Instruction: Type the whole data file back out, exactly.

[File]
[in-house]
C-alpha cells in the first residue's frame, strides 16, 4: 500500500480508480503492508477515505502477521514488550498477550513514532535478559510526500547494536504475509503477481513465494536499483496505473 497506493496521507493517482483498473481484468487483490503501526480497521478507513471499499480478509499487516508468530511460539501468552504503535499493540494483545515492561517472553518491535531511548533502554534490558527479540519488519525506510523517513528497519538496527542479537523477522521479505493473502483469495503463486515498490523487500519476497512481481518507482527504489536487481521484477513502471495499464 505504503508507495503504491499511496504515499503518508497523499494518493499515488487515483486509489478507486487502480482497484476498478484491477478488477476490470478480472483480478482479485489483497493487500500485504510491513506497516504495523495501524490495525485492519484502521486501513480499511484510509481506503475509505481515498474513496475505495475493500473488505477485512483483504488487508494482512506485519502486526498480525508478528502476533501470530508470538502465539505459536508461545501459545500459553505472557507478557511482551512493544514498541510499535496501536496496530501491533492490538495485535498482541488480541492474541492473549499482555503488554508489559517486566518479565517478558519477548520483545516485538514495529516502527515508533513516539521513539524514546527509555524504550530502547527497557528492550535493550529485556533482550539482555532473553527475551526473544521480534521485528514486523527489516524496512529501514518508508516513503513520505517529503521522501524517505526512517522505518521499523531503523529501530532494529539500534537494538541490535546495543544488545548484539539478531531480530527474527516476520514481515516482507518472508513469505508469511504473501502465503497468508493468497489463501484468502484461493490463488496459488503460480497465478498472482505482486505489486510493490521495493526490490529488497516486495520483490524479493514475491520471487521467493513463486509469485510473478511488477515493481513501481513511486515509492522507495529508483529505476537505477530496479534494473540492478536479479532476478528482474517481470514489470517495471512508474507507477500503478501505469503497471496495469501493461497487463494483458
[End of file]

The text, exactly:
[in-house]
C-alpha cells in the first residue's frame, strides 16, 4: 500500500480508480503492508477515505502477521514488550498477550513514532535478559510526500547494536504475509503477481513465494536499483496505473 497506493496521507493517482483498473481484468487483490503501526480497521478507513471499499480478509499487516508468530511460539501468552504503535499493540494483545515492561517472553518491535531511548533502554534490558527479540519488519525506510523517513528497519538496527542479537523477522521479505493473502483469495503463486515498490523487500519476497512481481518507482527504489536487481521484477513502471495499464 505504503508507495503504491499511496504515499503518508497523499494518493499515488487515483486509489478507486487502480482497484476498478484491477478488477476490470478480472483480478482479485489483497493487500500485504510491513506497516504495523495501524490495525485492519484502521486501513480499511484510509481506503475509505481515498474513496475505495475493500473488505477485512483483504488487508494482512506485519502486526498480525508478528502476533501470530508470538502465539505459536508461545501459545500459553505472557507478557511482551512493544514498541510499535496501536496496530501491533492490538495485535498482541488480541492474541492473549499482555503488554508489559517486566518479565517478558519477548520483545516485538514495529516502527515508533513516539521513539524514546527509555524504550530502547527497557528492550535493550529485556533482550539482555532473553527475551526473544521480534521485528514486523527489516524496512529501514518508508516513503513520505517529503521522501524517505526512517522505518521499523531503523529501530532494529539500534537494538541490535546495543544488545548484539539478531531480530527474527516476520514481515516482507518472508513469505508469511504473501502465503497468508493468497489463501484468502484461493490463488496459488503460480497465478498472482505482486505489486510493490521495493526490490529488497516486495520483490524479493514475491520471487521467493513463486509469485510473478511488477515493481513501481513511486515509492522507495529508483529505476537505477530496479534494473540492478536479479532476478528482474517481470514489470517495471512508474507507477500503478501505469503497471496495469501493461497487463494483458